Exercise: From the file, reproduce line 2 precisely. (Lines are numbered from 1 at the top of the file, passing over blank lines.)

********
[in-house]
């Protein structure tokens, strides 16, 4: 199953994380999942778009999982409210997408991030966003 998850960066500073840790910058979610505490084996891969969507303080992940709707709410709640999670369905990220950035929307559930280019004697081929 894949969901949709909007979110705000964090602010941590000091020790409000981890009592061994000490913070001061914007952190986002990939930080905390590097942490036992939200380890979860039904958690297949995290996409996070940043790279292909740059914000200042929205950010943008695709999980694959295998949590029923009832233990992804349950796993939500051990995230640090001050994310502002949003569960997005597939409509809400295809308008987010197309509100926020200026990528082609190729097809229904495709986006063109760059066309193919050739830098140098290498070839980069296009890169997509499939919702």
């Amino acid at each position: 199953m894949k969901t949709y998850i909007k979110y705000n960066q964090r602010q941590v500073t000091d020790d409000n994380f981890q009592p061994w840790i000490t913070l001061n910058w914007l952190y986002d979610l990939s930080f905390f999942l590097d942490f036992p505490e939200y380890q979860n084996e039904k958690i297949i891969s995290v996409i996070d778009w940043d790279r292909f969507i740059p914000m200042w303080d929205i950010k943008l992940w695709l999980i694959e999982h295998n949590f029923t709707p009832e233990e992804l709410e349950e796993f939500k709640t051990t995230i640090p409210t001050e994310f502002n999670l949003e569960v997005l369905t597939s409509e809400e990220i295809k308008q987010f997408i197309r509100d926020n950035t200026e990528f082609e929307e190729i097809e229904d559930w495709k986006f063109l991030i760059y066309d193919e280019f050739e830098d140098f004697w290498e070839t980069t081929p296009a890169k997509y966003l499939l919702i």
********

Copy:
């Protein structure tokens, strides 16, 4: 199953994380999942778009999982409210997408991030966003 998850960066500073840790910058979610505490084996891969969507303080992940709707709410709640999670369905990220950035929307559930280019004697081929 894949969901949709909007979110705000964090602010941590000091020790409000981890009592061994000490913070001061914007952190986002990939930080905390590097942490036992939200380890979860039904958690297949995290996409996070940043790279292909740059914000200042929205950010943008695709999980694959295998949590029923009832233990992804349950796993939500051990995230640090001050994310502002949003569960997005597939409509809400295809308008987010197309509100926020200026990528082609190729097809229904495709986006063109760059066309193919050739830098140098290498070839980069296009890169997509499939919702």